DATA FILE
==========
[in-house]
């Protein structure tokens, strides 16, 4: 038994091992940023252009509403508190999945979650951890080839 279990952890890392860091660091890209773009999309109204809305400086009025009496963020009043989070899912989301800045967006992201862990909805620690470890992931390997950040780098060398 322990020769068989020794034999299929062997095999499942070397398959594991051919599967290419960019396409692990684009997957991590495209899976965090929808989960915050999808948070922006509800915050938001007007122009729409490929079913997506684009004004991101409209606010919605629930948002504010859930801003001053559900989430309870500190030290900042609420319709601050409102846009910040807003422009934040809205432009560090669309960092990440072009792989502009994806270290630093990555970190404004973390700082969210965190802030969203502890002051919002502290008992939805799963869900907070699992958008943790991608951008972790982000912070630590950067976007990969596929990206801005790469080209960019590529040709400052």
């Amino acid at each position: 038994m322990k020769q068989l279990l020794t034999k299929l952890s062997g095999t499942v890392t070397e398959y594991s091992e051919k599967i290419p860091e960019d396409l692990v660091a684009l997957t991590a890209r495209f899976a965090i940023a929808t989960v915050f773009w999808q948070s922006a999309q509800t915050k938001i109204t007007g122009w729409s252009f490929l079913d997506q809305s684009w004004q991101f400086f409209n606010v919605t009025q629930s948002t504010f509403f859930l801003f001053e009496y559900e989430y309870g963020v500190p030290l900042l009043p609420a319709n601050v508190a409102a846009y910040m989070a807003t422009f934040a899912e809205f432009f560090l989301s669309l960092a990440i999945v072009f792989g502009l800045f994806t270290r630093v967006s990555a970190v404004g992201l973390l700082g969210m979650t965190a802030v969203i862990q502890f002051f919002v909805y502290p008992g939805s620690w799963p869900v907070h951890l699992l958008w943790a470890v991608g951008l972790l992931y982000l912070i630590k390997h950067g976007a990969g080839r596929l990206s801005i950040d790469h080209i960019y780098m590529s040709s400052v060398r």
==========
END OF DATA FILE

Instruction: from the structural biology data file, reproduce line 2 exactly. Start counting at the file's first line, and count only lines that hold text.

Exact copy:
């Protein structure tokens, strides 16, 4: 038994091992940023252009509403508190999945979650951890080839 279990952890890392860091660091890209773009999309109204809305400086009025009496963020009043989070899912989301800045967006992201862990909805620690470890992931390997950040780098060398 322990020769068989020794034999299929062997095999499942070397398959594991051919599967290419960019396409692990684009997957991590495209899976965090929808989960915050999808948070922006509800915050938001007007122009729409490929079913997506684009004004991101409209606010919605629930948002504010859930801003001053559900989430309870500190030290900042609420319709601050409102846009910040807003422009934040809205432009560090669309960092990440072009792989502009994806270290630093990555970190404004973390700082969210965190802030969203502890002051919002502290008992939805799963869900907070699992958008943790991608951008972790982000912070630590950067976007990969596929990206801005790469080209960019590529040709400052």